What’s in Prince’s secret vault? Enough music for our entire lives

From The Guardian:

Prince puts out in a decade what most musicians couldn’t put out in a lifetime. Prince may not want to talk about the vault, but there’s a whole bunch of Purple people who do.

Susan Rogers, Prince’s former sound engineer, tells me the vault predates the superstar status Prince attained with the movie Purple Rain in 1984. “I started the vault!” she says. “I joined Prince in 1983 when he was preparing to do Purple Rain. I realised it would be smart for me to get his tapes together in one place. I was aware there were a lot of pieces missing. It became an obsession. I wanted us to have everything he’d ever recorded. I called up the studios he’d been using and said: ‘Have you got any Prince tapes’? This is his legacy. We need to protect these things. It’s an actual bank vault, with a thick door. It’s in the basement of Paisley Park. When I left in 87, it was nearly full. Row after row of everything we’d done. I can’t imagine what they’ve done since then.”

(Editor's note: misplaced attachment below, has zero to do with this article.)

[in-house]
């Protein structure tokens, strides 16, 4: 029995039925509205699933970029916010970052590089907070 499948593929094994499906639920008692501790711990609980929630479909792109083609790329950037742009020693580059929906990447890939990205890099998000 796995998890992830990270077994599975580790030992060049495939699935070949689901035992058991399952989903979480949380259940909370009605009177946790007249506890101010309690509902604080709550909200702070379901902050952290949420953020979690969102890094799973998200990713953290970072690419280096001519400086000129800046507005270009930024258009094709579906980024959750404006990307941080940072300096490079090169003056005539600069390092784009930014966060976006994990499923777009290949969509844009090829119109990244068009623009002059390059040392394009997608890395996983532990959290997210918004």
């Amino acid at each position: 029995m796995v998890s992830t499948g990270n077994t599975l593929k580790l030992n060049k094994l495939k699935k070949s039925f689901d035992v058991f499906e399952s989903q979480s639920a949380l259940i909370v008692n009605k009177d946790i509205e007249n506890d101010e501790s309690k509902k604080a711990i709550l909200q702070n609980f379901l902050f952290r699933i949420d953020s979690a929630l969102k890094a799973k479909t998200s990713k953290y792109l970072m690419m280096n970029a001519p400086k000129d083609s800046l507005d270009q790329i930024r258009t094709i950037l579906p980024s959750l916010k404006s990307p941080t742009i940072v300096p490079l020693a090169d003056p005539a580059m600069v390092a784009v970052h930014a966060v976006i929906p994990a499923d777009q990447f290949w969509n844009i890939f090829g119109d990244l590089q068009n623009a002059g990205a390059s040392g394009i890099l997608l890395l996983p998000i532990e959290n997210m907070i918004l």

The pattern of consigning songs – and sometimes entire albums – to the vault swiftly became a staple of Prince’s working method. Brent Fischer is a composer who has helped add orchestration to Prince’s work for 30 years, beginning with 1985’s Parade album; his studio heaves with reams and reams of sheet music for his work with Prince. I recognise some of the titles, but others look like songs that must be sitting in the vault – The Streets of Panama and The Fat Lady Sings. “I think over 70% of the music we’ve worked on for Prince is yet to come out,” Fischer says. “There are a lot of songs that were sent to us clearly with the idea that they would never be released. They were almost comical songs that he would work out with his horn players. There was lot of wild horn parts and experimentation with samples. I’d like to see All My Dreams come out. We enjoyed that song so much. I think it’s nine-and-a-half minutes. It’s this epic journey.”